We (or rather I) attempted to be more active. Angie already does some sort of stretchy resistance band/jumping around the room routine 2-3 mornings per week. My thoughts are with her, but my body is usually sitting at my desk. To trick me into exercising, Angie would often tell me that we were going to walk to the dumpster or the thrift store or go to the park for a picnic (followed by a walk). Don’t get me wrong, I enjoy being outdoors. I enjoy hiking and paddling (both of which we did this year) but if you call it exercise, my brain refuses to allow my body to participate. If you call it play, we’re all in though. And if you call it yard work or gardening, I will stay outside all day – hauling compost or raking leaves or pruning plants – until my muscles are as sore as any athlete. With that being said, we did try to take more walks this year. I’m not sure how far we walked/hiked though. We were up to 110 miles at the beginning of August when my fake Fitbit died. I have yet to replace it.
I always think there’s room for improvement when it comes to living more simply. There were times this year that we used our wallet instead of our brain to solve a problem and in every single one of those cases, the problem got worse. For example, we spent $160 on 2 pair of barefoot running shoes because we read that it was a “more natural” way to walk and would reduce stress on our feet. Within just a few weeks, I went from sore, tired feet after a long walk to full-blown plantar fasciitis. It was awful! Then there was the matter of the folding kayaks. We thought owning a kayak again would get us out on the water more often. The first time I tried to fold my origami kayak, I nearly passed out from heat exhaustion. It took 4 people 30 minutes of wrestling with plastic to get it set up, only to have it collapse inward in the water. We ended up selling both pair of shoes and both kayaks at a slight loss. The better path would have been the $25 super comfortable hiking boots I ultimately bought on sale at Academy and renting a kayak for the afternoon.
Better World Goal: Zero-food-waste. Prove that one couple can have an impact in reducing global food waste.
When we first set this goal, our plan was to simply continue our food rescue efforts (aka dumpster diving) at the grocery next door, possibly interviewing other dumpster divers and talking with management about their food waste policies, but their remodel in the spring shut down the store for 3 months and for a while thereafter, it seemed as if the amount of food being tossed out was improving. Not to be deterred, we opted to go in a different direction and help reduce food waste through volunteer work. In April, we worked with Compost Nashville to direct food waste into its proper receptacle at VegFest. From May through July, we worked with Society of St. Andrew to glean the Nashville Farmer’s Market after market day. Through our efforts, we rescued and donated 133 pounds of produce to our charity of choice, the Nashville Rescue Mission. Overall, SoSA volunteers gleaned 11,520 pounds of food from farmers’ markets in Tennessee during the 2018 summer and fall season.
Throughout the year, we did keep an eye on the dumpster next door. Our total dumpster haul for the year was 348.11 pounds. The majority of this was comprised of fresh produce, breads, and 3 spiral-sliced hams. We shared our finds with 10 individuals. A few non-perishable items were placed in the Blessing Box, a brand-new free pantry outside of the Baptist church down the street.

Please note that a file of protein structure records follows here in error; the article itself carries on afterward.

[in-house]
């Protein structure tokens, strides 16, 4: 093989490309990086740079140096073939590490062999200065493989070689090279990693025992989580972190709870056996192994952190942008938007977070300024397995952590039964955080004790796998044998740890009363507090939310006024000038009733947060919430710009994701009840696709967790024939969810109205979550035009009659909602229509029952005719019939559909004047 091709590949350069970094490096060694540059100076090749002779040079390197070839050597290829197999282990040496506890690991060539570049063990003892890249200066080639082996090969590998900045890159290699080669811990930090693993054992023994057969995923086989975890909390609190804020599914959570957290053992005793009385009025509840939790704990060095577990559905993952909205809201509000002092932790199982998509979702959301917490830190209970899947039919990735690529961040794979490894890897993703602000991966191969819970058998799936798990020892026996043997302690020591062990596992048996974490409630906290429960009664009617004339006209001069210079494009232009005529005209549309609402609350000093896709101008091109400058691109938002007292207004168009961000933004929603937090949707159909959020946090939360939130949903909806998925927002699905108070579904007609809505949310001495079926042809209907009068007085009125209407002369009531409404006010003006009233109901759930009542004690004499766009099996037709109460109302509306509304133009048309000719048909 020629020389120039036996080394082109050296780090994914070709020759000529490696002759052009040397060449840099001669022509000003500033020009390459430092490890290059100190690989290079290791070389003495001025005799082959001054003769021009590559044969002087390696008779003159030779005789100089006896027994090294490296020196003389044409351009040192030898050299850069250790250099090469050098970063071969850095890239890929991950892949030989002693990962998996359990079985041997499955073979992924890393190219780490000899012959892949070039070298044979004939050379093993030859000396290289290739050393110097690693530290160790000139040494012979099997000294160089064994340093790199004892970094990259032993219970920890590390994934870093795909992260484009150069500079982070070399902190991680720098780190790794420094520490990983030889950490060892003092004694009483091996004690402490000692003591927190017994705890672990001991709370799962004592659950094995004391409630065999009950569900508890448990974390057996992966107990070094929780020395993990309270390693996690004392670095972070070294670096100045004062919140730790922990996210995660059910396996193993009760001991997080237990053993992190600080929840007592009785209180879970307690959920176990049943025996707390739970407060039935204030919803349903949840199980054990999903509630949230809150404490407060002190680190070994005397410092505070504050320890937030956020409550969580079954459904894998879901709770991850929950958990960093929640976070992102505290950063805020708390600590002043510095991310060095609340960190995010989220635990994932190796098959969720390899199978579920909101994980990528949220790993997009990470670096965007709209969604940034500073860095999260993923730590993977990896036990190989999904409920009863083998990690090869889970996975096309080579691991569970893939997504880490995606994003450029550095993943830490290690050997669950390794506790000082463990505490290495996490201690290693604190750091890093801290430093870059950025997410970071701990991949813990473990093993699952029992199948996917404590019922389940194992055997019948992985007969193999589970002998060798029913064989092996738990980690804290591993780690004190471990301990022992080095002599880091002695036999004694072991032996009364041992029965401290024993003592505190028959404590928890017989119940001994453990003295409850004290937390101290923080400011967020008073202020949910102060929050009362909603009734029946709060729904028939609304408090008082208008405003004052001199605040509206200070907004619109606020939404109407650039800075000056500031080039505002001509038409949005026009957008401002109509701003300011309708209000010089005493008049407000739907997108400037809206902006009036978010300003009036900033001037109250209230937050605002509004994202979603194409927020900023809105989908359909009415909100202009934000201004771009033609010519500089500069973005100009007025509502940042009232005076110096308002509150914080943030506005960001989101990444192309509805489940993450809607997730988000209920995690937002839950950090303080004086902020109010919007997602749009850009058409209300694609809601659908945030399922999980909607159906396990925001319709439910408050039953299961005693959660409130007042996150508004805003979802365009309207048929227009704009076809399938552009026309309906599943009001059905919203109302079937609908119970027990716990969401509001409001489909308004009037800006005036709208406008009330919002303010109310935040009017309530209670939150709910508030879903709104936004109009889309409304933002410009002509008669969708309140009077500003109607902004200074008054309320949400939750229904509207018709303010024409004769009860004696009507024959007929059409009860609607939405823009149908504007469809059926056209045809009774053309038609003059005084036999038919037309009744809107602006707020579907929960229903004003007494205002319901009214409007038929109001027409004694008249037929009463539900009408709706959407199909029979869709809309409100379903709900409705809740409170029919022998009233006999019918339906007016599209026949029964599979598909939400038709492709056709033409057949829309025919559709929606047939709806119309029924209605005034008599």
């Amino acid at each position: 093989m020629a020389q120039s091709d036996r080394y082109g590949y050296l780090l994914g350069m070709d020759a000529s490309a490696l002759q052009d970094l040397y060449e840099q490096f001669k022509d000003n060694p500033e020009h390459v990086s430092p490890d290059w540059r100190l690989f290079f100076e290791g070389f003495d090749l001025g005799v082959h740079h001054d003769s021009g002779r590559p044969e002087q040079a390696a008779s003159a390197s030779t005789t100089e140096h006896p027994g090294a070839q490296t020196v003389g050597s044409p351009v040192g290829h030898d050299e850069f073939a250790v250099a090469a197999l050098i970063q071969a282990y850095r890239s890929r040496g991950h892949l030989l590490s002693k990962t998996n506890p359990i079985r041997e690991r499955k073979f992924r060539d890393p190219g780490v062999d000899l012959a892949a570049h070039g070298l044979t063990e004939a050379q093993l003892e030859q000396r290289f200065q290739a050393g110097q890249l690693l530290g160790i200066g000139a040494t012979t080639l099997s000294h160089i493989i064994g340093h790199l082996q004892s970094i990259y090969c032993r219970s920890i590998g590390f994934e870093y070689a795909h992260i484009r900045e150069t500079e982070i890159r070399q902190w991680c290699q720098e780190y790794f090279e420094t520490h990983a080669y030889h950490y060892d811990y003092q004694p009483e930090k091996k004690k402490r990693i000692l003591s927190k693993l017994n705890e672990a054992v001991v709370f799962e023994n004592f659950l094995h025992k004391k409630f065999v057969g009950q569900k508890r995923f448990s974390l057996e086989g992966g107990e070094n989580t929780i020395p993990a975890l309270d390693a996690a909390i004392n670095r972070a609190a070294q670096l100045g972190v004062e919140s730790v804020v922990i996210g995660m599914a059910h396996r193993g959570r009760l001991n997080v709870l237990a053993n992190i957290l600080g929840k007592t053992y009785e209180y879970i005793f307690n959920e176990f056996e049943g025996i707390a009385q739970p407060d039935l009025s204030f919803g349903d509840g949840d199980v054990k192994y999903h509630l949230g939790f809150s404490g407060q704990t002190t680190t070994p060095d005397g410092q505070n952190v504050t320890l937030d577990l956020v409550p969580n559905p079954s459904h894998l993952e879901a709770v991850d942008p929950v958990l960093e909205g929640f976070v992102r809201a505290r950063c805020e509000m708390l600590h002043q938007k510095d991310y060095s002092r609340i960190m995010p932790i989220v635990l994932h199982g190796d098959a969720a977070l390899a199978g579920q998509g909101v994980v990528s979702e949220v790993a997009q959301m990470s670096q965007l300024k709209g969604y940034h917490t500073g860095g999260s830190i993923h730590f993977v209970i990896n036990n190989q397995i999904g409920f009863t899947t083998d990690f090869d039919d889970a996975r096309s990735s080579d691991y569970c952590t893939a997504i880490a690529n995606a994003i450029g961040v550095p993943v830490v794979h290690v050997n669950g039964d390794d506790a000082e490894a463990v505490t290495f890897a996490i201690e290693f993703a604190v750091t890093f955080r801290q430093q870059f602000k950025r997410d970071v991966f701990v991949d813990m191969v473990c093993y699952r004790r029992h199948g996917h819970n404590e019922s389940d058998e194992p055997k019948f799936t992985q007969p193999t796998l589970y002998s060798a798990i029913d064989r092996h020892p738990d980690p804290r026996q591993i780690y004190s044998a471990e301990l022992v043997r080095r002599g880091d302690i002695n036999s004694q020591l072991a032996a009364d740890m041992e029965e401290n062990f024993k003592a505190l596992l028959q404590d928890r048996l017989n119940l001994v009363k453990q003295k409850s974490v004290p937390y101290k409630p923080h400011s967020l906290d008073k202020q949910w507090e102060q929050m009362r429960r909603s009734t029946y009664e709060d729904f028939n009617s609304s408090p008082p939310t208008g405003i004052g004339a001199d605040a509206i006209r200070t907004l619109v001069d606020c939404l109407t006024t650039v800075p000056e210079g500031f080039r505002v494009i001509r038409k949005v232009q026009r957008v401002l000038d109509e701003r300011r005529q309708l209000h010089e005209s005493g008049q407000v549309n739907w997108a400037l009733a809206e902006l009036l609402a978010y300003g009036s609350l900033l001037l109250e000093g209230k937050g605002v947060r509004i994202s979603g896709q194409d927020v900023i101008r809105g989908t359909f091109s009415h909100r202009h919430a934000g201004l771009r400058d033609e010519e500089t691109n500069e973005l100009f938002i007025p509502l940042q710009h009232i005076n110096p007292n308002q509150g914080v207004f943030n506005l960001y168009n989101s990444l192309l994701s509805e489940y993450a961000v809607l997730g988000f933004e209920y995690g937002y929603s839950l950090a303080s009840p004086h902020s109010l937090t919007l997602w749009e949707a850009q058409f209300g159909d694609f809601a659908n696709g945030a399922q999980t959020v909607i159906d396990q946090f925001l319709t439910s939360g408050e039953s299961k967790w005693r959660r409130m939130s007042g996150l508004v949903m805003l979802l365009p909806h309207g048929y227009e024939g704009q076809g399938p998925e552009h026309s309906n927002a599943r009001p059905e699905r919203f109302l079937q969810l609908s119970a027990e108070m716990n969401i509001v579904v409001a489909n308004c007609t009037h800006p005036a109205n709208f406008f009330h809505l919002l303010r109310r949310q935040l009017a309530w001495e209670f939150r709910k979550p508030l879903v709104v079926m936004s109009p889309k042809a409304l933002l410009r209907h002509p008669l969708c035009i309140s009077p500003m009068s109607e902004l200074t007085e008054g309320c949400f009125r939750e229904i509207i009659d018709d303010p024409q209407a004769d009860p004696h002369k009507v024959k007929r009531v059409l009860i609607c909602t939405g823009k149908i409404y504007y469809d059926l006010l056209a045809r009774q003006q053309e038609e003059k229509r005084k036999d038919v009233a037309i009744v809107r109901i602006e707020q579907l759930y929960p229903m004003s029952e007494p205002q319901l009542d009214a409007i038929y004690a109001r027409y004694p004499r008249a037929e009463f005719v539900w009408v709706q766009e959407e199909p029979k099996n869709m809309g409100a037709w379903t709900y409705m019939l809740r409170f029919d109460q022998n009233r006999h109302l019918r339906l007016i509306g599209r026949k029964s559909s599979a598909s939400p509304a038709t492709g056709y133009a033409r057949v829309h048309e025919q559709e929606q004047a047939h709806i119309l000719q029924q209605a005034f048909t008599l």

We also had the opportunity to talk with a few key folks in our community about food waste this year. During Grit, Grace, Grub, a culinary scavenger hunt hosted by our city’s Chamber of Commerce, we spoke at length to the manager of one of the local chain restaurants involved. She was impressed with our project and even brainstormed a few ideas with us on how she could reduce food waste. Our biggest success though was when we were contacted by the executive chef of a full-service 76-suite independent living (55+) community that was just opening an hour north of us. His board wanted buffet style meals served 3 times a day and as a new facility, he was concerned about the potential for food waste, since full occupancy could take at least a year to achieve. He had been told that donating cooked food was illegal and he wanted to know what his options were for reducing food waste. We talked to him about the Bill Emerson Good Samaritan Act of 1996 and he presented our information to his board. The facility now donates their food overages to the local homeless shelter and battered women’s shelter.
At home, we continued to plan our meals and source local foods first and reduced-to-clear items second. We scored well with both, and with our tiny garden, which produced cowpeas, squash, tomatoes, blackberries, snack peppers, jalapenos, radishes, cilantro, and green beans this year.
We also increased our composting efforts, adding a new finishing composter (made completely out of rescued materials) for year-round composting. In total, we turned 115 gallons of food and yard scraps into dirt for the garden. Though we did not have a zero-waste year, we did manage to reduce our food waste to only 15.73 pounds for the year (for our family of two). About ¼ of this waste came from a problem with our refrigerator/freezer door that defrosted several items before we knew it. Maintenance replaced the fridge and we salvaged what we could, but I was afraid to eat the meatless meatballs and bay scallops after they had been thawed.
I think we could have done a little better on our food waste but I’m not going to complain too much about having less than 8 pounds of waste apiece. (The average American wastes 250 pounds of food per year.)
How was your year? Did you reach or exceed your goals?